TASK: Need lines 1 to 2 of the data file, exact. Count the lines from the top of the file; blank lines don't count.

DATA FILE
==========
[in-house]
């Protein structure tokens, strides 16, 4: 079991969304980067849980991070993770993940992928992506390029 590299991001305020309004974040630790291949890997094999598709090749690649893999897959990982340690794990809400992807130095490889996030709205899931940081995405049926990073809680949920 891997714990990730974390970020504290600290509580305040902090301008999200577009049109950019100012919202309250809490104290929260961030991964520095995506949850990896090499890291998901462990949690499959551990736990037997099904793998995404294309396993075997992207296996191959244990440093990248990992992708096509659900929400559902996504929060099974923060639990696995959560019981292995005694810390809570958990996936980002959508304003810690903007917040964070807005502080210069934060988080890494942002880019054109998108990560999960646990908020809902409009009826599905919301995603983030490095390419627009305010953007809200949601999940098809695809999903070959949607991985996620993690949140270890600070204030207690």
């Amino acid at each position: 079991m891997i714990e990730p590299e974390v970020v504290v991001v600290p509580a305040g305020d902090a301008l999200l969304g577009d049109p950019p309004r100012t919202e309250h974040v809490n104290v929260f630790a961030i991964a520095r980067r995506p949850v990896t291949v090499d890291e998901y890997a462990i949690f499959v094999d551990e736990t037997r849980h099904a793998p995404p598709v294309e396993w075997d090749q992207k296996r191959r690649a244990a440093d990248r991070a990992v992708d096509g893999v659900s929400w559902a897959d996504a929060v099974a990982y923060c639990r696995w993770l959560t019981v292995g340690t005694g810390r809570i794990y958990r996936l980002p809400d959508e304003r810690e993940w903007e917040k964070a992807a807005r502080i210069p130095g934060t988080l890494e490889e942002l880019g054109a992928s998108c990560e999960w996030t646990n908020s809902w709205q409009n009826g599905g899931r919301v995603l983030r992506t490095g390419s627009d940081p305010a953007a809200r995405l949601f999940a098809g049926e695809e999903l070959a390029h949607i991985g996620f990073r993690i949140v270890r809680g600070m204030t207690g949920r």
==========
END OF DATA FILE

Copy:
[in-house]
């Protein structure tokens, strides 16, 4: 079991969304980067849980991070993770993940992928992506390029 590299991001305020309004974040630790291949890997094999598709090749690649893999897959990982340690794990809400992807130095490889996030709205899931940081995405049926990073809680949920 891997714990990730974390970020504290600290509580305040902090301008999200577009049109950019100012919202309250809490104290929260961030991964520095995506949850990896090499890291998901462990949690499959551990736990037997099904793998995404294309396993075997992207296996191959244990440093990248990992992708096509659900929400559902996504929060099974923060639990696995959560019981292995005694810390809570958990996936980002959508304003810690903007917040964070807005502080210069934060988080890494942002880019054109998108990560999960646990908020809902409009009826599905919301995603983030490095390419627009305010953007809200949601999940098809695809999903070959949607991985996620993690949140270890600070204030207690």